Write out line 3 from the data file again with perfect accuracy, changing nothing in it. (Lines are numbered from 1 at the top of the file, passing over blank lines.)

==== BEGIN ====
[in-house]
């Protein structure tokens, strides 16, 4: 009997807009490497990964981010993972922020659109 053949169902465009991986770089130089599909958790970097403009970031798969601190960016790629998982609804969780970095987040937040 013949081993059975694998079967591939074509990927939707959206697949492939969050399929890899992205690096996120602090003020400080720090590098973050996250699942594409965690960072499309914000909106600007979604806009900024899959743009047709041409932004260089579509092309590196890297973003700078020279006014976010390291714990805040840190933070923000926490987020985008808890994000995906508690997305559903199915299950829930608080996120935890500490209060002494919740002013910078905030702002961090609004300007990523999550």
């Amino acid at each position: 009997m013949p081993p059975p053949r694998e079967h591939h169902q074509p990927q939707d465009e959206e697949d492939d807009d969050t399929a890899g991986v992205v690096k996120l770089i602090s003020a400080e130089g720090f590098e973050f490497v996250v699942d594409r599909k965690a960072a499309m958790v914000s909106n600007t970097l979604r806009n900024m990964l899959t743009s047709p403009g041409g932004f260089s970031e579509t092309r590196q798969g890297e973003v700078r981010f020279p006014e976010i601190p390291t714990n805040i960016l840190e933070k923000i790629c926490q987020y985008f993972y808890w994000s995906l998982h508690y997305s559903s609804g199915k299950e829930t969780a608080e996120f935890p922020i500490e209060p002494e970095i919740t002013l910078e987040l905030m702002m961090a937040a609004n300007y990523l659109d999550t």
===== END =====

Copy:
């Amino acid at each position: 009997m013949p081993p059975p053949r694998e079967h591939h169902q074509p990927q939707d465009e959206e697949d492939d807009d969050t399929a890899g991986v992205v690096k996120l770089i602090s003020a400080e130089g720090f590098e973050f490497v996250v699942d594409r599909k965690a960072a499309m958790v914000s909106n600007t970097l979604r806009n900024m990964l899959t743009s047709p403009g041409g932004f260089s970031e579509t092309r590196q798969g890297e973003v700078r981010f020279p006014e976010i601190p390291t714990n805040i960016l840190e933070k923000i790629c926490q987020y985008f993972y808890w994000s995906l998982h508690y997305s559903s609804g199915k299950e829930t969780a608080e996120f935890p922020i500490e209060p002494e970095i919740t002013l910078e987040l905030m702002m961090a937040a609004n300007y990523l659109d999550t």